The Garden Guide

Book: Fragments on the Theory and Practice of Landscape Gardening, 1816
Chapter: Fragment Xxvi. Extract From A Recent Report Of A Place Near The Capital.

London frontages and back gardens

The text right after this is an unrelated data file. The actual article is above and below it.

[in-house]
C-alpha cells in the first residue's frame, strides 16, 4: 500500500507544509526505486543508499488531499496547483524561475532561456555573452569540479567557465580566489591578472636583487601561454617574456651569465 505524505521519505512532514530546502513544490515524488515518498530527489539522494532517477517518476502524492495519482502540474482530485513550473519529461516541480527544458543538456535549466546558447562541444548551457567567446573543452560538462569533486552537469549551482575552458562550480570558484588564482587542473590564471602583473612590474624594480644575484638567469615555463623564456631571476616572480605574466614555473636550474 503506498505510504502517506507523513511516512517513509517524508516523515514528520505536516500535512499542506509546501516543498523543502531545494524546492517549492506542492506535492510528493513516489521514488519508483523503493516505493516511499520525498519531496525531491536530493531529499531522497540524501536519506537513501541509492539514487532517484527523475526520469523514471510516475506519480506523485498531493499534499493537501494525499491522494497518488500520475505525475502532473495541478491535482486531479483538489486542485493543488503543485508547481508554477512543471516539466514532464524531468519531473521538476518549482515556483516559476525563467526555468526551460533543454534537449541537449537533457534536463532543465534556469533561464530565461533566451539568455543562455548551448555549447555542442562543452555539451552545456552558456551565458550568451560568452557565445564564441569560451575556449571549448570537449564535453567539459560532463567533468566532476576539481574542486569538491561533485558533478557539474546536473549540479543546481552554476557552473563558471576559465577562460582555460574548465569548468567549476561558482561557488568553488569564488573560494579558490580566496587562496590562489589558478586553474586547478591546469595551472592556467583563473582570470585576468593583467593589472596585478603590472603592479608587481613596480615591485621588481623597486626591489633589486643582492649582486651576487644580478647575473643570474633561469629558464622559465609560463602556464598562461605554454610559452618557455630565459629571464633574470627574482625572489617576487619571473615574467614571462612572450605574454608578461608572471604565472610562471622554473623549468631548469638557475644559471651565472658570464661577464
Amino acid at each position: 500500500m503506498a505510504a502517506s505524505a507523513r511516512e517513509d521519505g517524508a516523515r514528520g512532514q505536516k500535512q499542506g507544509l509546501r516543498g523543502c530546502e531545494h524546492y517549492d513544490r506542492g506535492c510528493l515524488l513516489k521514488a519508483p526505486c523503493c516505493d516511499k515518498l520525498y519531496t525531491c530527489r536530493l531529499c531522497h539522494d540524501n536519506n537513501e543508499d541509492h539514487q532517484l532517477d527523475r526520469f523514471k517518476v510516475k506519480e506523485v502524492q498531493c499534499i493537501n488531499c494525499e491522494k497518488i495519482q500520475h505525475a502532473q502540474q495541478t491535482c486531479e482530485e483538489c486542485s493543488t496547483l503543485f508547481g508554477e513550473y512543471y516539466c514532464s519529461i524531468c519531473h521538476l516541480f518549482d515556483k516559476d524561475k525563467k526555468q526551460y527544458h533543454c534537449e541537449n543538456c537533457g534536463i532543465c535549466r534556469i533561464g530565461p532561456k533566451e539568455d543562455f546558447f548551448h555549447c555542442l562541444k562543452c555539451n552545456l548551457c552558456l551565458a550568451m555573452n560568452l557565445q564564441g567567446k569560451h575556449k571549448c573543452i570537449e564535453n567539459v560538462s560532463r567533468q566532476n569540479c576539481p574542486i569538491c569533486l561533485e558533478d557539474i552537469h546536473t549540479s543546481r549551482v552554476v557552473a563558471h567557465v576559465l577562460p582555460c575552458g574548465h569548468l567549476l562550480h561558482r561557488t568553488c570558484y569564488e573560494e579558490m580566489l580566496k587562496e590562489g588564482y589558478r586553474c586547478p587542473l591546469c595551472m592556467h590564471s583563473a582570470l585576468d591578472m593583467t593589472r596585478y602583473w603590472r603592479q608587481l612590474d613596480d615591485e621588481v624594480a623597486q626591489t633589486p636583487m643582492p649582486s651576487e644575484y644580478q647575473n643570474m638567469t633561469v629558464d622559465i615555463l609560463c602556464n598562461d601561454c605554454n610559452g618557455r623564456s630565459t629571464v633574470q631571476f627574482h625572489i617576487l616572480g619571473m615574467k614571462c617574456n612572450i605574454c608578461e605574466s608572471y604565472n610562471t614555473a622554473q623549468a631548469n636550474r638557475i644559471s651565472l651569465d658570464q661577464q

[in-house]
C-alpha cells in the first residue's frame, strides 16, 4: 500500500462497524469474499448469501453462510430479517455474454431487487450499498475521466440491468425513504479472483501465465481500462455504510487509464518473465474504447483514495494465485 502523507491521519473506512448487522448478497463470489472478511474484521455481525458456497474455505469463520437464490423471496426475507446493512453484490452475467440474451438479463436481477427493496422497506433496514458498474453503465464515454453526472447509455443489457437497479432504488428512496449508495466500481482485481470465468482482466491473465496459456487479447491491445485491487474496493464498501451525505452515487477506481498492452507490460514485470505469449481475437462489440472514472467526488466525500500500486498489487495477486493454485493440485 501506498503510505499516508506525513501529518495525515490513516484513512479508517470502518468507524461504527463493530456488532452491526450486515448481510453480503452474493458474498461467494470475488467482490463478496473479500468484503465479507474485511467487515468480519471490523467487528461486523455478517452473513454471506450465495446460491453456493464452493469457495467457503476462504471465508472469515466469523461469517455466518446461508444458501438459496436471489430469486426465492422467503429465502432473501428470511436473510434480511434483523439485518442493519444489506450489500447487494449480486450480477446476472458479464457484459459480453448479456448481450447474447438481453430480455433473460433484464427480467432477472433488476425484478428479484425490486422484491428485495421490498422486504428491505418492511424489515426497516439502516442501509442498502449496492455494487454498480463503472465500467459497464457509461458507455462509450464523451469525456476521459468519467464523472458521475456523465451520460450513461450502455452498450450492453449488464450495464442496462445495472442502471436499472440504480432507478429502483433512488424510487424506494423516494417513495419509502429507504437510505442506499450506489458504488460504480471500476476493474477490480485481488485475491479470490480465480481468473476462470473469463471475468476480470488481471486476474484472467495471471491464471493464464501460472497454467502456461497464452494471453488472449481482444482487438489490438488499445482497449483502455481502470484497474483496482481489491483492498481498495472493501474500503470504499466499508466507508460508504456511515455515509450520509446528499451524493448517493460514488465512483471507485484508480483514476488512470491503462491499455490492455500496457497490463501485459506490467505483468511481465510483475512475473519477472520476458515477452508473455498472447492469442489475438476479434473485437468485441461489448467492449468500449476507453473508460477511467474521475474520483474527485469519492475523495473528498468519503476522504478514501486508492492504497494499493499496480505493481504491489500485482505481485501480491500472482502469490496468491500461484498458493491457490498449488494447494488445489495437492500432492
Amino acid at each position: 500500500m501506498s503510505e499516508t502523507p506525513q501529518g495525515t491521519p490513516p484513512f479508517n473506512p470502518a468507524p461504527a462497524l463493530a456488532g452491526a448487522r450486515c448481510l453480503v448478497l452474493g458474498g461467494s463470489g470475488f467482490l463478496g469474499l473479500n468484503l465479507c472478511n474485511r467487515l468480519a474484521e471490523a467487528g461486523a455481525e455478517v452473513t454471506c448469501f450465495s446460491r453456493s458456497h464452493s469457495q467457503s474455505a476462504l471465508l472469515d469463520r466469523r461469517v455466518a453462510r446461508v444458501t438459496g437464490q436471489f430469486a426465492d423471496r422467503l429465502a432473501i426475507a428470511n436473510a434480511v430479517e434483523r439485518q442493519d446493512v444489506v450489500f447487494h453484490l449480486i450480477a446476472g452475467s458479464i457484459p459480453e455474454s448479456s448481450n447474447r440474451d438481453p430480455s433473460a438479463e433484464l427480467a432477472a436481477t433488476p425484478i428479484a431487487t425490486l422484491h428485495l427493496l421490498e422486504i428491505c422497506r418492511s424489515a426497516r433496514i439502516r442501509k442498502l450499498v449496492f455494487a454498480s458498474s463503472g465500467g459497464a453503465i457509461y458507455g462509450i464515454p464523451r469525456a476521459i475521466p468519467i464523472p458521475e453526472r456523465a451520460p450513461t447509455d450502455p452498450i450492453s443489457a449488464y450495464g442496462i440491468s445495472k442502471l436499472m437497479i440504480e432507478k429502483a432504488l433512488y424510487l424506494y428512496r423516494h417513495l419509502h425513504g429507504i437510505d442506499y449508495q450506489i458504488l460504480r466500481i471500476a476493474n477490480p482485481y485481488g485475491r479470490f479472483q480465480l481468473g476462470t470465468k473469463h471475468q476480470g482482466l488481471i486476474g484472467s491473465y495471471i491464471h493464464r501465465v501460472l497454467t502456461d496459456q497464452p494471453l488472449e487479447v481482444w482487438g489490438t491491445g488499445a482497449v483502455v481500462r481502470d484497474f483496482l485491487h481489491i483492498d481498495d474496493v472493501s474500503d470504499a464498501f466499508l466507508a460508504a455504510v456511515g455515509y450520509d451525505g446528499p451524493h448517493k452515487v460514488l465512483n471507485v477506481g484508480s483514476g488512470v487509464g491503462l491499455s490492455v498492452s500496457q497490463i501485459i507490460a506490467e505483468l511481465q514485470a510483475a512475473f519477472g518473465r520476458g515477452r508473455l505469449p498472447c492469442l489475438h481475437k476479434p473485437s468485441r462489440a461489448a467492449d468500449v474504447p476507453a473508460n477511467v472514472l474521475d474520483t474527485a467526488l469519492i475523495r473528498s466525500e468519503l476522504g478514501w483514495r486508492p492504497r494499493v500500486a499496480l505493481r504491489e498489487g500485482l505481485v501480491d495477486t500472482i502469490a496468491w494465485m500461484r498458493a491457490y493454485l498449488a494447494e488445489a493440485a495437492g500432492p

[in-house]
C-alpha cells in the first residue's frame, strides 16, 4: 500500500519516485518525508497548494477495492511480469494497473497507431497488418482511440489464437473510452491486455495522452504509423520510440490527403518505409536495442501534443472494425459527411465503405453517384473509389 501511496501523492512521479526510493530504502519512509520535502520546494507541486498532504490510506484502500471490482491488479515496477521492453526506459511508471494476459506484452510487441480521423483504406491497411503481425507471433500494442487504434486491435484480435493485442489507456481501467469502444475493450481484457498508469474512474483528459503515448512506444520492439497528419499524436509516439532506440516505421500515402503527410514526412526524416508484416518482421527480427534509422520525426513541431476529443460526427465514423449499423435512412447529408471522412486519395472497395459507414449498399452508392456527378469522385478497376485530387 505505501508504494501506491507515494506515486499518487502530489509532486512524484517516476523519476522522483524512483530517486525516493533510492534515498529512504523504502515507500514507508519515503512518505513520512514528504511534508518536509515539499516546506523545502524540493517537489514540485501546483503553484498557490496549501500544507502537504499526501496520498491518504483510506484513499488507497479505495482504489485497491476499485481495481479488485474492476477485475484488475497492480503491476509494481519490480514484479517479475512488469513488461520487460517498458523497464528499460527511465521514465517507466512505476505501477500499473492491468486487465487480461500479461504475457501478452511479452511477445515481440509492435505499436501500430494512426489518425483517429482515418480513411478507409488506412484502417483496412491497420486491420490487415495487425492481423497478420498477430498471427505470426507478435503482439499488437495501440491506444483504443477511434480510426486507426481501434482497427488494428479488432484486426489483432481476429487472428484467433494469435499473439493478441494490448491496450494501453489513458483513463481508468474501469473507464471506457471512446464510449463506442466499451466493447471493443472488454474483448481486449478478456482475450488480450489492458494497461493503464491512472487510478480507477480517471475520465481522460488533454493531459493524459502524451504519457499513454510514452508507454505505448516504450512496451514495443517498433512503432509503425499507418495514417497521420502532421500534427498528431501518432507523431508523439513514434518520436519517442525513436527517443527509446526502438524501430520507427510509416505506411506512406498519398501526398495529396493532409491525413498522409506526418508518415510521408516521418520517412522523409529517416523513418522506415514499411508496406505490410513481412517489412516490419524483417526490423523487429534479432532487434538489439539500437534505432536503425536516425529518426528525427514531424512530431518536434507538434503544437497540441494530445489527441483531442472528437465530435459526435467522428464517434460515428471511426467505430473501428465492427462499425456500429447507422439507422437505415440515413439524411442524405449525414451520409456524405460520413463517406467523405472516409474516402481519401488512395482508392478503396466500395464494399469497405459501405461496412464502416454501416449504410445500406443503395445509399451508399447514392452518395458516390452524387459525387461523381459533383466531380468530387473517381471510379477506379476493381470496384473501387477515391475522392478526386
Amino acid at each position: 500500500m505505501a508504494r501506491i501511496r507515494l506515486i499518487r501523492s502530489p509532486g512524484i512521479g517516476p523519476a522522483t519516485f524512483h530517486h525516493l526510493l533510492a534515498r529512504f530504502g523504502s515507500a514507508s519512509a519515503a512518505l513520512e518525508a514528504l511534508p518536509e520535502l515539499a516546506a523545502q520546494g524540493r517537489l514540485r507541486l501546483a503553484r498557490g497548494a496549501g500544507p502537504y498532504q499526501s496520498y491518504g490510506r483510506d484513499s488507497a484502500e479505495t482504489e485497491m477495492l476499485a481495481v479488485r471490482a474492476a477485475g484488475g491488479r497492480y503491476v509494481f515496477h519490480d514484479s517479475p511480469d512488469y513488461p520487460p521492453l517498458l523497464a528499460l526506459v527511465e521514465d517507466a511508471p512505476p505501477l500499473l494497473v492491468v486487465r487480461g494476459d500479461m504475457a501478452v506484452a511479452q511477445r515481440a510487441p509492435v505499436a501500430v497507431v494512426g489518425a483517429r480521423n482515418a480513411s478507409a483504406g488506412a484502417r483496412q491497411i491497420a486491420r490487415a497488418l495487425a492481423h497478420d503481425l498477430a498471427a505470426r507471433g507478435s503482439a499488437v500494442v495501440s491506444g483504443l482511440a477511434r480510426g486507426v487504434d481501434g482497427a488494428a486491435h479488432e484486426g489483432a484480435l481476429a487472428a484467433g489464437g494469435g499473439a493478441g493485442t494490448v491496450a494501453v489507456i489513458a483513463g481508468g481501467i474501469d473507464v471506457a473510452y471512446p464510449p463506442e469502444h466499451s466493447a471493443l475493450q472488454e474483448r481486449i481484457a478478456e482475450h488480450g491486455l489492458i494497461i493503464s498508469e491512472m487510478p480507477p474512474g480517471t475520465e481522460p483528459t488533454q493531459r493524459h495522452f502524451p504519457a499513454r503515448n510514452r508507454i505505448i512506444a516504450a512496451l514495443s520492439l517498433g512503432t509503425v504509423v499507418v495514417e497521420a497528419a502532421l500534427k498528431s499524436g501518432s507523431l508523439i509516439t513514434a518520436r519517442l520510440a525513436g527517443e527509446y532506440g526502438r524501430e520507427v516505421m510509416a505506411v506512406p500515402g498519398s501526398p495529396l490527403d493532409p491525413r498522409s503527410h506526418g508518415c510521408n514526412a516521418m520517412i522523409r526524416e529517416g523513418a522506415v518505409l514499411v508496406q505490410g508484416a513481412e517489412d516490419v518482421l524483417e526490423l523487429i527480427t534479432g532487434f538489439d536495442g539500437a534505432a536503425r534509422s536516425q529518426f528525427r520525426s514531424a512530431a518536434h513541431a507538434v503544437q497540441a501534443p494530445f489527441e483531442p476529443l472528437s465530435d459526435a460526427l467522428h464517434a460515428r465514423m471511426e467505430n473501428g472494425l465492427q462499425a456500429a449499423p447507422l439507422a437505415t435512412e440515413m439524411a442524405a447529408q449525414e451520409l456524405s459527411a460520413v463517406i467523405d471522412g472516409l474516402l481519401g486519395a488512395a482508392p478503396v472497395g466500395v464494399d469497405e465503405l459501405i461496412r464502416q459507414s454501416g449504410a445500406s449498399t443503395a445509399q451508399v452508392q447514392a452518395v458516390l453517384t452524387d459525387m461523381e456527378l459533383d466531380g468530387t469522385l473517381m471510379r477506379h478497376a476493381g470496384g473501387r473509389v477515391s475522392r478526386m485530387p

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VIEW TO THE WEST. My opinion respecting this view will, I have no doubt, be considered as a dereliction of all the modern notions of taste in landscape gardening. In this view towards the west we can see nothing natural, except the materials which nature has furnished, of land, trees, and water; but all these have been so forcibly brought under the control of art, that they are no longer to be considered as natural objects, any more than the stones and masonry of the house can be considered as natural rocks. The surface of the ground has been shaped to form corresponding and adequate roads of approach, and the trees have been ranged in rows to accompany such roads. The water has been collected into a vast basin by an effort of art, which is avowed in the lofty mound that separates the upper from the lower levels. All these have existed nearly a hundred years; and, whether right or wrong, cannot now be altered; while they afford a magnificent specimen of the ancient style of gardening. The great character of this place must be considered, as it relates to the vicinity of the capital. Those who could treat this splendid palace like the seat of an English country gentleman, at the distance of a hundred miles from the metropolis, would rob it of all its importance, and more than half its interest and beauty. It would be absurd, in this place, to conform to the modern style of placing the house in the centre of its domain, from which everything is banished but the beasts of the forest. On the contrary, it must be classed with those royal and princely residences, which form the retreats of the great from the court or city: and we do not expect near a metropolis anything like perfect seclusion from mankind, either in the palaces of Versailles, Potsdam, or Kensington, any more than in the metropolis, as at Carlton House, or St. James's. To each of these the gardens behind the house may be private, but the entrance-front must be exposed to the public; and we must not, as in lesser places, consider the entrance of the park as the boundary of the domain: on the contrary, I have always considered the gate which opened immediately into the fore-court, or bassecour, as the dressed limit of such palaces. And if it were possible to exclude from Hyde Park, or Kensington Gardens, the gay assemblage of company which enlivens the scene, we should only produce one dull and cheerless solitude, without a single feature to constitute natural landscape, or to reconcile the mind to artificial rows of trees with their symmetrical formality.